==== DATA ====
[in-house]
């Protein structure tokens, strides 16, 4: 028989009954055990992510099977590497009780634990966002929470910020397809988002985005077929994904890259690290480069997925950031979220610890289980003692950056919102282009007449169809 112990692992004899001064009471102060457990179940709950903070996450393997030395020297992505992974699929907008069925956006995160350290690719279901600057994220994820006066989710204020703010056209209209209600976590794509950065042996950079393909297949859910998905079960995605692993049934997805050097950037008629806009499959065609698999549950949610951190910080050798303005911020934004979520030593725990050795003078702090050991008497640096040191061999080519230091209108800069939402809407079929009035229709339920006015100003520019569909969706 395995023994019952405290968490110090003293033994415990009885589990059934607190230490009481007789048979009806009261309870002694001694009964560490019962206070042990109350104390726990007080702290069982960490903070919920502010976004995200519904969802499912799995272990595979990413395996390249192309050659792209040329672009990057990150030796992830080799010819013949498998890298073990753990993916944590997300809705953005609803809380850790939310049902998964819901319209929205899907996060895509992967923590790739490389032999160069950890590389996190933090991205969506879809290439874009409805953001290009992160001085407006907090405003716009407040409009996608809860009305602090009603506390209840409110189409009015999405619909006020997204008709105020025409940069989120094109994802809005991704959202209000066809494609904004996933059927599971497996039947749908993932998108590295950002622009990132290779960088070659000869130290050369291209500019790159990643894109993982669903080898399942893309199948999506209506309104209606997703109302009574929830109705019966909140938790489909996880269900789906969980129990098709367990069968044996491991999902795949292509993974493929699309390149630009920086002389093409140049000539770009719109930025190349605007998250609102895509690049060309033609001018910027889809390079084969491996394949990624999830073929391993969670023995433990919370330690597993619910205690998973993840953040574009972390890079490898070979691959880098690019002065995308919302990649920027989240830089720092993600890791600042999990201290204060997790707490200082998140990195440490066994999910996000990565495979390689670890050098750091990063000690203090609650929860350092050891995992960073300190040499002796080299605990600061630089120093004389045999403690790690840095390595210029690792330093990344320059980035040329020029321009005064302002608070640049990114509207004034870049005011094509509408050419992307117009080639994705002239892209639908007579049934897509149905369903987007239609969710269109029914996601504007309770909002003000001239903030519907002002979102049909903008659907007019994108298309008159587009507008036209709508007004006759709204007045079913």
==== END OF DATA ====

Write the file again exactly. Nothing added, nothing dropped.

[in-house]
């Protein structure tokens, strides 16, 4: 028989009954055990992510099977590497009780634990966002929470910020397809988002985005077929994904890259690290480069997925950031979220610890289980003692950056919102282009007449169809 112990692992004899001064009471102060457990179940709950903070996450393997030395020297992505992974699929907008069925956006995160350290690719279901600057994220994820006066989710204020703010056209209209209600976590794509950065042996950079393909297949859910998905079960995605692993049934997805050097950037008629806009499959065609698999549950949610951190910080050798303005911020934004979520030593725990050795003078702090050991008497640096040191061999080519230091209108800069939402809407079929009035229709339920006015100003520019569909969706 395995023994019952405290968490110090003293033994415990009885589990059934607190230490009481007789048979009806009261309870002694001694009964560490019962206070042990109350104390726990007080702290069982960490903070919920502010976004995200519904969802499912799995272990595979990413395996390249192309050659792209040329672009990057990150030796992830080799010819013949498998890298073990753990993916944590997300809705953005609803809380850790939310049902998964819901319209929205899907996060895509992967923590790739490389032999160069950890590389996190933090991205969506879809290439874009409805953001290009992160001085407006907090405003716009407040409009996608809860009305602090009603506390209840409110189409009015999405619909006020997204008709105020025409940069989120094109994802809005991704959202209000066809494609904004996933059927599971497996039947749908993932998108590295950002622009990132290779960088070659000869130290050369291209500019790159990643894109993982669903080898399942893309199948999506209506309104209606997703109302009574929830109705019966909140938790489909996880269900789906969980129990098709367990069968044996491991999902795949292509993974493929699309390149630009920086002389093409140049000539770009719109930025190349605007998250609102895509690049060309033609001018910027889809390079084969491996394949990624999830073929391993969670023995433990919370330690597993619910205690998973993840953040574009972390890079490898070979691959880098690019002065995308919302990649920027989240830089720092993600890791600042999990201290204060997790707490200082998140990195440490066994999910996000990565495979390689670890050098750091990063000690203090609650929860350092050891995992960073300190040499002796080299605990600061630089120093004389045999403690790690840095390595210029690792330093990344320059980035040329020029321009005064302002608070640049990114509207004034870049005011094509509408050419992307117009080639994705002239892209639908007579049934897509149905369903987007239609969710269109029914996601504007309770909002003000001239903030519907002002979102049909903008659907007019994108298309008159587009507008036209709508007004006759709204007045079913």